Tag Archives: Williams Bros

Great British Ales?

Gift packs are a relatively new phenomenon in the real ale world – multipacks of beers on a theme for easy purchase in supermarkets. Either several beers showcasing one producer, or a mixed pack giving a selction, they serve as a safe bet for people willing to go above the usual randomly-chosen bottles for that real ale fan. But are they any good? One such gift set is Great British Ales, which consists of two beers from England and one each from Wales and Scotland. Unfortunate for real ale fans in Northern Ireland then – maybe a true British Ales selection could include one from somewhere like the Whitewater Brewery? Anyway, be that as it may, this particular pack features four ales – here’s the BeerCast’s verdict…

Black Dog 3.6%
Elgoods Brewery, Wisbech, Cambridgeshire
“Our award-winning dark mild, full of roast malt flavour” says the back of the bottle – and we love an award-winning ale here on the BeerCast. A mild though? Our (admittedly limited) experience of that particular style of beer hasn’t been a good one until now. But Black Dog is really rather good. It is roasty, with a touch of the dreaded caramel and a dark molasses aftertaste – it’s almost like a shandy version of Theakston’s Old Peculier. It certainly has more taste than any of the milds I’ve had before – probably put together.

Fraoch Heather Ale 5.0%
Heather Ales Ltd, Alloa, Scotland
We’re no strangers to Fraoch, indeed it featured in our BeerCast #23 when we looked at beers with unusual added ingredients. It scored 50% that day – we’re immune to accusations of Scottish favoritism here – even though it is produced by the affable Williams Brothers, Bruce and Scott. Pronounced ‘fro-ik’, it has a “floral peaty aroma, full malt body, a spicy herbal flavour and a dry wine like finish” according to the label. There is a dryness there, but it couples with the floral taste from the heather really very well.

Double Dragon Ale 4.2%
Felinfoel Brewery, Llanelli
‘The National Ale of Wales’ according to the boast on the label, Felinfoel’s Double Dragon pours a rich dark brown and has a seriously malty aroma. This continues in the taste – malt malt malt all the way, with a sweetness at the end. It actually gets sweeter the more you have. This is in no way negative – it’s a very good brown ale, and certainly belongs in the pack due to the style. It gets a bonus for being named after a tremendous 80’s computer game, as well.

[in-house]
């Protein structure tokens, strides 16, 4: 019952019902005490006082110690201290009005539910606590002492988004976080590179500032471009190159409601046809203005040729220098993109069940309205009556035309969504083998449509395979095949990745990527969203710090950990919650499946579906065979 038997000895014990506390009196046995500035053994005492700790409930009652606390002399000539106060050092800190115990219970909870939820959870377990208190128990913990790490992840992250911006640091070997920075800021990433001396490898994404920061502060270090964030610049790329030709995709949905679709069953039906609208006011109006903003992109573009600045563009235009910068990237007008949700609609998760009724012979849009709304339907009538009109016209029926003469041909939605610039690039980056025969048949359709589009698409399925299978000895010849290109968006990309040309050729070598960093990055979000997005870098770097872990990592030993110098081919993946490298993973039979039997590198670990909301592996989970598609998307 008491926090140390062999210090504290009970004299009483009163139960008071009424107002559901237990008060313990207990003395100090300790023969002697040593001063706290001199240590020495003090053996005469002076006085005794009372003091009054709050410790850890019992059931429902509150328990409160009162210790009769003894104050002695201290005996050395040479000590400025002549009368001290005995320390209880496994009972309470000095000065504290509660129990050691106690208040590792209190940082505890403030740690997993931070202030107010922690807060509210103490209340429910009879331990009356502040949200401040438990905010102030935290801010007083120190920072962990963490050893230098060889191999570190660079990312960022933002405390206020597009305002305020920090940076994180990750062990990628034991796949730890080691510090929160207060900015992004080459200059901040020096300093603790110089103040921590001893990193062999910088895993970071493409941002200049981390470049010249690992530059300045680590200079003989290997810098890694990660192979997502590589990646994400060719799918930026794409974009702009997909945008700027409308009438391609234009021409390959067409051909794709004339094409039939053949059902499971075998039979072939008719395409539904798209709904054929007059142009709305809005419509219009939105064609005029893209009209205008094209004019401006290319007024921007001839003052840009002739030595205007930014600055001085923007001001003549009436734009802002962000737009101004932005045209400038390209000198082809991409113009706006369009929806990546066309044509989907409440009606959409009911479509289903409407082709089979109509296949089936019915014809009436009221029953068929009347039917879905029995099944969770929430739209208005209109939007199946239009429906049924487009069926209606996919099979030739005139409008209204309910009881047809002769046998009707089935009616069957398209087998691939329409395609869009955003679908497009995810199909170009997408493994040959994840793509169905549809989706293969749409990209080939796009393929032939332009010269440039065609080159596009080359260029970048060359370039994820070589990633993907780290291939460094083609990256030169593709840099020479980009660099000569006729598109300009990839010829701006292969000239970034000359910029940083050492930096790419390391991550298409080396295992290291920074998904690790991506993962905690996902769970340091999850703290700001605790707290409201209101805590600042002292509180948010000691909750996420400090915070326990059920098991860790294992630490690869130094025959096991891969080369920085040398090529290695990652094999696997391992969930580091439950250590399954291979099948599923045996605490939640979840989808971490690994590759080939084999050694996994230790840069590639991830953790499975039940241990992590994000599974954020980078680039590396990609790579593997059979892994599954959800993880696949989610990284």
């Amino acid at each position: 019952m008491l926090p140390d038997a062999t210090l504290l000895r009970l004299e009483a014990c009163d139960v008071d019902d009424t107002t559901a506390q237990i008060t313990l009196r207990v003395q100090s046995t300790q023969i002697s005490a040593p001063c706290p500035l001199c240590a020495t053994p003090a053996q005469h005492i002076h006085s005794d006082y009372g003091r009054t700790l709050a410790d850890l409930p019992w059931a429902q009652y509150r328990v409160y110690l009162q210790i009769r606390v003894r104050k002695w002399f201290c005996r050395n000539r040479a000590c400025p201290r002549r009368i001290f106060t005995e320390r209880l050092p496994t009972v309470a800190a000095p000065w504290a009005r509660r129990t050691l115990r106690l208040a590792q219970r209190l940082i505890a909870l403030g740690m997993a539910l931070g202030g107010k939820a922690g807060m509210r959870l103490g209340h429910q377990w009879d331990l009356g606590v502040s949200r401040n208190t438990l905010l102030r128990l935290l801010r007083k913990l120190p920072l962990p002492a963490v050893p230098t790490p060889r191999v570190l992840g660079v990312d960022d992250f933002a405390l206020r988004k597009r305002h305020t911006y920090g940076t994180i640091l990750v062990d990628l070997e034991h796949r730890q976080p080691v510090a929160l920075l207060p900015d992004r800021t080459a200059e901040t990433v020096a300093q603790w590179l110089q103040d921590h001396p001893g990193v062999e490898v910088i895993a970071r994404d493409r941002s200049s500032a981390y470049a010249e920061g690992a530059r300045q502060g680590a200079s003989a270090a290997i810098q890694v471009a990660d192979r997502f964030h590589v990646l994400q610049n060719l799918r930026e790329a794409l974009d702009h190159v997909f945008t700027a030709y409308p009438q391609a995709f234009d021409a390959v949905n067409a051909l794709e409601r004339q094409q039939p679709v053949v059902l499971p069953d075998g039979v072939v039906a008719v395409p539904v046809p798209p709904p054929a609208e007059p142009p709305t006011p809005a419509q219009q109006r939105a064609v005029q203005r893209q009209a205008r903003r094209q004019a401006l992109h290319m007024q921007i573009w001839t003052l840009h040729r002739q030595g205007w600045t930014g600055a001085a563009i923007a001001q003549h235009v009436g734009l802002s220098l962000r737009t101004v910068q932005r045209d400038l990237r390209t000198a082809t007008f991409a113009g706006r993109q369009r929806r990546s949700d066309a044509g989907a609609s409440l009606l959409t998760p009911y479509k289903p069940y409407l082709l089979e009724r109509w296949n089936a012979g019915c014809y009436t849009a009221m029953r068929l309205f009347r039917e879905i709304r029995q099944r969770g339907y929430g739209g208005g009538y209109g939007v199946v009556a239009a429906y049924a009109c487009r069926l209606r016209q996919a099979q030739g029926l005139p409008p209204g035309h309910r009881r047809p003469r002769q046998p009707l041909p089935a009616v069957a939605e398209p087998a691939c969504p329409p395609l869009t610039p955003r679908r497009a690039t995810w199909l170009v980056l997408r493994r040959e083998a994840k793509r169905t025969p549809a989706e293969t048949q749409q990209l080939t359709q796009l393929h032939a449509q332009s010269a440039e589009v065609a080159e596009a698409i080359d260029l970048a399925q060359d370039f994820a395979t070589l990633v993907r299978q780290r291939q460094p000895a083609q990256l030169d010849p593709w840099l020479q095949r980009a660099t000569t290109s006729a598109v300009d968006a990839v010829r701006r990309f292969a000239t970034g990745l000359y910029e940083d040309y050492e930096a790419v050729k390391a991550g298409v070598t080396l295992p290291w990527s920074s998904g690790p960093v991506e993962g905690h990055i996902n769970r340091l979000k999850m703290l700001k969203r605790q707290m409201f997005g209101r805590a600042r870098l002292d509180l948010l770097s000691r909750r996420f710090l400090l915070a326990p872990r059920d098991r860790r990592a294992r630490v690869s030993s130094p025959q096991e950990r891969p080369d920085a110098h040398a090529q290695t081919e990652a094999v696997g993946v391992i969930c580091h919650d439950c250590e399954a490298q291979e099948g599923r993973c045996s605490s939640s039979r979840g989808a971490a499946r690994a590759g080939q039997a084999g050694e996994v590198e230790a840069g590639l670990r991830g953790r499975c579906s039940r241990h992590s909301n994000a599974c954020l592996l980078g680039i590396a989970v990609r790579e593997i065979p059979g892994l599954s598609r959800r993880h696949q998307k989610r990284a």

Spitfire 4.5%
Shepherd Neame, Faversham, Kent
Spitfire is also a British ale in the classic style, so no surprises to see it included in the selection. Amusingly it describes itself as ‘The Bottle of Britain’ – ho ho – yet it actually tastes pretty similar to the Double Dragon. Also a dark nutty brown colour, it has a consistent malty flavour. According to the tasting notes, a ‘generous aroma of tangy malt’ can be detected, and this is imparted on the taste as well – tangy is the word for this one. Average is another. It would be better if it was a bit stronger maybe, but it’s certainly drinkable.

Nothing stomach-churningly awful in the Great British Ales gift pack then – but what would we like to see in a similar set? We’re a British beer website after all. Despite my opening tirade, sadly we’ve yet to taste any beers from Northern Ireland so we’ll follow the country format of the original pack. Here are the BeerCast’s suggestions for a Great British Ales boxed set…

St Peter’s India Pale Ale 5.5%
St Peter’s Brewery, Suffolk
The first thing to package up is an IPA – just one of the many styles of beer we’ve given to the world. Admittedly several other countries have down a lot more with it since, but the 5%-ish India Pale Ale is one of the quintessential British beers. We’d be tempted to rock the boat with something like BrewDog’s Hardcore IPA, but as this is a mass-marketed boxed set, something classic like St Peter’s India Pale Ale, from Bungay in Suffolk. Hopped to survive lengthy voyages, it’s robust and really zesty.

Brains SA Gold 4.7%
Brains Brewery, Cardiff
Our Welsh offering is from the most successful brewery from the country – Brains. Their flagship beer is Brains SA, a dark coppery ale similar to Spitfire or Double Dragon (although none of the parties may appreciate the comparison). But they produce a fantastic golden ale which I enjoyed tremendously during a trip to the Welsh capital last year. Us Brits invented the golden ale – and pioneers like the wonderful Hop Back Summer Lightning and Exmoor’s Exmoor Gold are world-renowned. But they make great golden ales outside of the South West of England, too.

Yorkshire Terrier 4.2%
York Brewery, York